All electricity used in Atlanta to be generated from renewables by 2035, says Atlanta City CouncilThe roadway in front of the building is covered with non-skid solar panels in a technology intended to increase the productivity of paved surfaces by generating solar power. File/Credit: wattwaybycolas.com
Editor’s note: This story has been updated to reflect new language about Georgia Power’s posture on renewable energy.
By David Pendered
The Atlanta City Council has resolved that all the electricity used in the city shall be generated through renewable resources by 2035. Advocates said the victory sets the stage for a push to bring the issue of clean energy for transportation into this year’s city elections.
The non-binding resolution introduced by Atlanta City Councilmember Kwanza Hall doesn’t mince words. Hall is an announced candidate for mayor in this year’s election. The resolution concludes:
- “NOW, THEREFORE, THE CITY COUNCIL OF THE CITY OF ATLANTA, GEORGIA, HEREBY RESOLVES, that One Hundred Percent (100%) of electricity consumed in the City of Atlanta shall be generated through renewable energy resources and associated technologies by 2035.”
The resolution defines renewable energy as, “energy derived from wind, solar, existing and low- impact hydroelectric, geothermal, biogas, and wave technology sources.” The council passed it by unanimous vote at its meeting Monday.
In a statement, Hall said:
- “We know that moving to clean energy will create good jobs, clean up our air and water and lower our residents’ utility bills. We never thought we’d be away from landline phones or desktop computers, but today we carry our smart phones around and they’re more powerful than anything we used to have. We have to set an ambitious goal or we’re never going to get there.”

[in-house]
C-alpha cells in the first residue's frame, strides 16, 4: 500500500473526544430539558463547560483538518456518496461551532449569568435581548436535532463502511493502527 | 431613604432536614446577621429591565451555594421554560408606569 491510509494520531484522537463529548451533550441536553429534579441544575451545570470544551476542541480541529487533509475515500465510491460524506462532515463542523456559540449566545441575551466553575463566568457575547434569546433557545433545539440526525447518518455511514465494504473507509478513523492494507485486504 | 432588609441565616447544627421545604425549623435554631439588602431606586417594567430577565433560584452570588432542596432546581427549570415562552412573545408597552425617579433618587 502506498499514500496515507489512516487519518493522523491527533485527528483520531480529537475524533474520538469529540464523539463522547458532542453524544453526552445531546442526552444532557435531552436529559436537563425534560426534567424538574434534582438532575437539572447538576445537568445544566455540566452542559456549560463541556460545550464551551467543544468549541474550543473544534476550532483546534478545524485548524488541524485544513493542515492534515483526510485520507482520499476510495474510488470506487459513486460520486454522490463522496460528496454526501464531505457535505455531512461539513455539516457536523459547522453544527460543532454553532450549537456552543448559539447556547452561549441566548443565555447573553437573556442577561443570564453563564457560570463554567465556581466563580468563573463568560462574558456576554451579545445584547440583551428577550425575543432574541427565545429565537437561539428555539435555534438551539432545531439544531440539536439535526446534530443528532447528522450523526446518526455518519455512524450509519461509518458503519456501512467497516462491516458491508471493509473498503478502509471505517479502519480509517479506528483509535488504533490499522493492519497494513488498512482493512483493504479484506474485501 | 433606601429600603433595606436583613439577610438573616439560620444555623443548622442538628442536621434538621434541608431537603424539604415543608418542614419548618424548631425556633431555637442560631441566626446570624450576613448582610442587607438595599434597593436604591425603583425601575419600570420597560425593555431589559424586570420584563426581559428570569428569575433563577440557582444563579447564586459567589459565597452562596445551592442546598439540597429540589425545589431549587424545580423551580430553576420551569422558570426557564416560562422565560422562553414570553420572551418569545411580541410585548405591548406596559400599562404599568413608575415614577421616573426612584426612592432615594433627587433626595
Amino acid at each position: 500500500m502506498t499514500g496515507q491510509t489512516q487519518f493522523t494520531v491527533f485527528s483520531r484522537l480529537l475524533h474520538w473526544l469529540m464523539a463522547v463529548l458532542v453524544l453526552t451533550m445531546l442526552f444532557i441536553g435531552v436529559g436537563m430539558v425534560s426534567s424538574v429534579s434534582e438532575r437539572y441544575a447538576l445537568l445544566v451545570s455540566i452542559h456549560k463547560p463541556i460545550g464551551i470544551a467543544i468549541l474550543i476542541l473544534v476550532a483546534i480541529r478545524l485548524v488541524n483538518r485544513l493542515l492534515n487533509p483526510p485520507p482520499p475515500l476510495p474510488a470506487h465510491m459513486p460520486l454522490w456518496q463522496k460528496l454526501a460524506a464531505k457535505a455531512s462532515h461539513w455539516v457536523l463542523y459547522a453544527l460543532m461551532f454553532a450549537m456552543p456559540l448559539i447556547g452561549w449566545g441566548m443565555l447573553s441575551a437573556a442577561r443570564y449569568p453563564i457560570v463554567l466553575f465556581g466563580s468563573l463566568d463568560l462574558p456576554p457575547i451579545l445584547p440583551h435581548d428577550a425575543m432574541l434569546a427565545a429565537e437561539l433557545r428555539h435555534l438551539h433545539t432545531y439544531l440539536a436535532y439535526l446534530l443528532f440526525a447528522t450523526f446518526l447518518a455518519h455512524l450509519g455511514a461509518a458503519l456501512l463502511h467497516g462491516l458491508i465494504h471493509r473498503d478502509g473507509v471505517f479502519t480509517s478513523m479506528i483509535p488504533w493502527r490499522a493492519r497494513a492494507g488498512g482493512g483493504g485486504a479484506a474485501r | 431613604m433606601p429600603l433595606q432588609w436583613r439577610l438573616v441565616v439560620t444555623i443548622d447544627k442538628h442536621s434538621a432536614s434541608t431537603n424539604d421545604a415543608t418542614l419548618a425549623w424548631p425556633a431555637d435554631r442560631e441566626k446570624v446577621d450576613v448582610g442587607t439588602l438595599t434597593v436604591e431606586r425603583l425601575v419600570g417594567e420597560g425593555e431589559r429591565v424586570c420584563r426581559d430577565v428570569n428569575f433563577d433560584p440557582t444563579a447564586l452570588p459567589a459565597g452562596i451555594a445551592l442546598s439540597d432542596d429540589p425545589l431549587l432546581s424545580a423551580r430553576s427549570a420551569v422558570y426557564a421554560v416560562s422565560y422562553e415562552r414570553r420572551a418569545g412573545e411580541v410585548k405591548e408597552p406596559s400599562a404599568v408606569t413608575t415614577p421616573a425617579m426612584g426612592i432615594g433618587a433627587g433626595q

Jennette Gayer, director of Environment Georgia, on Tuesday heralded the passage of the resolution. Gayer said transportation is the next target for environmentalists in Atlanta.
“Electricity is clearly half the pie, and the next is transportation,” Gayer said. “It’s the trickier part because, how do we get people out of their gas guzzlers?
“I think this will be something that we’ll certainly be looking for mayoral candidates and those running for the city council to address in the campaign,” Gayer said. “Transportation is something we’ll work on with the next administration.”
Hall’s legislation recognizes Georgia Power’s efforts to produce more electricity through renewable resources:
- “WHEREAS, more than 24 percent of Georgia Power’s current electricity comes from emission-free energy production including nuclear and renewables, in which Georgia Power has become a recognized leader in bringing cost-effective solar and wind resources to our state….”
The local economy and environment will benefit from the effort, according to the resolution:
- “[T]he City’s commitment to 100% clean energy will create good local jobs for Atlanta residents, reduce air pollution and associated public health risks, reduce the strain on water resources and save consumers money.”
The legislation calls on Atlanta’s Office of Sustainability to complete, by January 2018, a report that sets priorities to create a priority list for addressing sustainability issues.
Topics of the study are to include weatherization, cogeneration, district heating and cooling, decentralized electricity generation and smart grids/microgrids, the use of industrial waste heat, building controls, automated lighting, solar-powered hot water heaters and programs that create an energy-saving culture, according to the statement.
Gayer said the only other city in the Southeast to have a similar vision is St. Petersburg, Fl.
Gayer noted that Environment Georgia convened a meeting at Georgia Tech in August 2016 to discuss the issue of 100 percent clean energy in Georgia. At that time, Environment Georgia released a position paper issued by its affiliate, Environment America, titled: We have the Power: 100 percent Renewable Energy for a Clean, Thriving America.